A capacitor is a device that stores electrical energy in an electric field. It is a passive electronic component with two terminals. The effect of a capacitor is known as capacitance. A capacitor (originally known as a condenser) is a passive two-terminal electrical component used to store energy electrostatically in an electric field. The forms of practical capacitors vary widely, but all contain at least two electrical conductors (plates) separated by a dielectric (i.e., insulator).
Today, capacitors are widely used in electronic circuits for blocking direct current while allowing alternating current to pass. In analog filter networks, they smooth the output of power supplies. In resonant circuits they tune radios to particular frequencies.
A capacitor (originally known as a condenser) is a passive two-terminal electrical component used to store energy electrostatically in an electric field. The forms of practical capacitors vary widely, but all contain at least two electrical conductors (plates) separated by a dielectric (i.e., insulator).
Types of capacitors
A capacitor is created out of two metal plates and an insulating material called a dielectric. The metal plates are placed very close to each other, in parallel, but the dielectric sits between them to make sure they don't touch. Your standard capacitor sandwich: two metal plates separated by an insulating dielectric.
A battery is an electronic device that converts chemical energy into electrical energy to provide a static electrical charge for power. Whereas a capacitor is an electronic component that stores electrostatic energy in an electric field.
The most common use for capacitors is energy storage. Additional uses include power conditioning, signal coupling or decoupling, electronic noise filtering, and remote sensing. Because of their varied applications, capacitors are used in a wide range of industries and have become a vital part of everyday life.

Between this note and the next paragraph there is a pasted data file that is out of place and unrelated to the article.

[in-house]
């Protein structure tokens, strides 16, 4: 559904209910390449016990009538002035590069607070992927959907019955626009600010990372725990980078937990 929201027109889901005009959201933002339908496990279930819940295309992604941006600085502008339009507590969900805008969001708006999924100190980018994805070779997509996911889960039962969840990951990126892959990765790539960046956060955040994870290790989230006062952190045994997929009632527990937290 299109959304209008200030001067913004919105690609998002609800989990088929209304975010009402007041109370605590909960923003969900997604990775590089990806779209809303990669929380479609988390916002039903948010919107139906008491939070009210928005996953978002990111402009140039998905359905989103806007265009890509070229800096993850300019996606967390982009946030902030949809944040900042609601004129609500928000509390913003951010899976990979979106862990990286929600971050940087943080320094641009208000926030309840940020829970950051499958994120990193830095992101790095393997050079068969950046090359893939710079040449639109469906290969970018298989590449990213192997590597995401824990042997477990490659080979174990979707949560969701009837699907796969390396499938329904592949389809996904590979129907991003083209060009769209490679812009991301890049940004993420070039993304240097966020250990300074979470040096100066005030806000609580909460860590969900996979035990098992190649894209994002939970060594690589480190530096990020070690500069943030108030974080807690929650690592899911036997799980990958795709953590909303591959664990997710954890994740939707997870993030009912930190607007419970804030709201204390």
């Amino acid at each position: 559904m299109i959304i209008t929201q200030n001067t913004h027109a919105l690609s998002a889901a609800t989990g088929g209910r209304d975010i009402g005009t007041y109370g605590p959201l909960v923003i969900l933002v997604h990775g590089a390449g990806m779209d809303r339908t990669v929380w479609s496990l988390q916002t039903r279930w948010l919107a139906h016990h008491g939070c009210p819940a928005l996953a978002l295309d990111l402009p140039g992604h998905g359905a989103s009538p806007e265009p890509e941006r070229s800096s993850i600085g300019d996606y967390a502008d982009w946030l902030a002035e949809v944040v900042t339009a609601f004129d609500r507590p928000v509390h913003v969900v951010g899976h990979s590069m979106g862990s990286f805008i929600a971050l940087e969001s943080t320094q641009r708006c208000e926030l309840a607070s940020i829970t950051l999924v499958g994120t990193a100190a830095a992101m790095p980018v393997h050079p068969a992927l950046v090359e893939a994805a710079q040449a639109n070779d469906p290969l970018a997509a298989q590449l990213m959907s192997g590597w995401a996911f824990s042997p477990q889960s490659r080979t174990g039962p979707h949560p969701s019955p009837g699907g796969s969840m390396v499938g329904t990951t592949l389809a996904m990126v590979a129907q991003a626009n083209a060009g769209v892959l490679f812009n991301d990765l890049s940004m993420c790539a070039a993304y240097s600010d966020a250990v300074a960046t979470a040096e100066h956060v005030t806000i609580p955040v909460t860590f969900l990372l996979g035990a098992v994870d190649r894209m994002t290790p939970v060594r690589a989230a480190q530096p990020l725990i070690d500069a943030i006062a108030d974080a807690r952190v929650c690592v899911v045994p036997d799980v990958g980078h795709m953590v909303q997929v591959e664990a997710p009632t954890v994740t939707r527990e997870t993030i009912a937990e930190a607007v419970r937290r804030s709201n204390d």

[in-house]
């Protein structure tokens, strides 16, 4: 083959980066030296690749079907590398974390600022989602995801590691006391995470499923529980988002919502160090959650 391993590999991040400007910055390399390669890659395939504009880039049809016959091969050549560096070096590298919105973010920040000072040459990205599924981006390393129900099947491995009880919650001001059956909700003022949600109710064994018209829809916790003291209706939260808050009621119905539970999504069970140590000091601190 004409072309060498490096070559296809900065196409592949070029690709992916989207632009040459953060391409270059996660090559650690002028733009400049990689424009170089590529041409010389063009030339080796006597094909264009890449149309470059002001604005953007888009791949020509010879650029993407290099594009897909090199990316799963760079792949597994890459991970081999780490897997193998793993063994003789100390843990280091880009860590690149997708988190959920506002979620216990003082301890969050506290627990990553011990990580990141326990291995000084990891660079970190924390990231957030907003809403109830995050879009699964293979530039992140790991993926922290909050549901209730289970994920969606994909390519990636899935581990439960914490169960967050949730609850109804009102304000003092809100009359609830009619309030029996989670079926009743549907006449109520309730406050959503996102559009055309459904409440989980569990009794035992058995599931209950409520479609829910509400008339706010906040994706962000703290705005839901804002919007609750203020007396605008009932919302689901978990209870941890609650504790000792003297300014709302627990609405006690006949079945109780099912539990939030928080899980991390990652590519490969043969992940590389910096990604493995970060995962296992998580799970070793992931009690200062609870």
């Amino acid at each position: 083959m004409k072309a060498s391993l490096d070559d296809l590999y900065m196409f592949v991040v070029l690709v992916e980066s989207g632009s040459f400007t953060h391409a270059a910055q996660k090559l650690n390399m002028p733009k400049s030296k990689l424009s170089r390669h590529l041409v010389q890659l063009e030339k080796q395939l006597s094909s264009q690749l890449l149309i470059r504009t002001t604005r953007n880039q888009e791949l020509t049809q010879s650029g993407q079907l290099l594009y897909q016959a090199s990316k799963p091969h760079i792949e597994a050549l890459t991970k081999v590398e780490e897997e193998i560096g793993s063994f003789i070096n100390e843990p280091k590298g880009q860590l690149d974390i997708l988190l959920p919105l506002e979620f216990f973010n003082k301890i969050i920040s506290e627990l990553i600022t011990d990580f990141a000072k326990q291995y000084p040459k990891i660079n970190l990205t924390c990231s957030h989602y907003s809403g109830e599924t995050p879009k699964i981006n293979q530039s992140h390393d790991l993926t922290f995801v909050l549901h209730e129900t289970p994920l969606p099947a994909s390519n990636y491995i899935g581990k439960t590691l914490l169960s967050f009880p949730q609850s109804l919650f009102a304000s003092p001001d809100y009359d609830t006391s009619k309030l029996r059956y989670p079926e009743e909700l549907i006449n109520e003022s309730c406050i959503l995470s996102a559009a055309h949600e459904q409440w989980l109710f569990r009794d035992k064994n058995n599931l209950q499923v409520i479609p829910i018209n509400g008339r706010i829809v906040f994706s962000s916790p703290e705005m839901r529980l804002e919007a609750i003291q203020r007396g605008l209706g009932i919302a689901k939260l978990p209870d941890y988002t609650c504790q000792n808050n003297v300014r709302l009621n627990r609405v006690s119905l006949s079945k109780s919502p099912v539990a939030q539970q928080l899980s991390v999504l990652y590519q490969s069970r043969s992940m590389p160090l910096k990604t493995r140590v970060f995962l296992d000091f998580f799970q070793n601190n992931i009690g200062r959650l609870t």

Capacitor comes in different shapes and their value is measured in farad (F). Capacitors are used in both AC and DC systems. The governing equation for capacitor design is C = εA/d, In this equation, C is capacitance; ε is permittivity, a term for how well dielectric material stores an electric field; A is the parallel plate area, and d is the distance between the two conductive plates.
The electrolytic and tantalum capacitors are polarized (polarity sensitive), and are always labelled as such. The electrolytic units have their negative (-) leads distinguished by arrow symbols on their cases. Some polarized capacitors have their polarity designated by marking the positive terminal.
Class 1 ceramic capacitors offer the highest stability and lowest losses. They have high tolerance and accuracy and are more stable with changes in voltage and temperature. Class 1 capacitors are suitable for use as oscillators, filters, and demanding audio applications.
Electrolytic capacitors are normally made from one of three different materials: aluminium, tantalum, and niobium
The advantage of a capacitor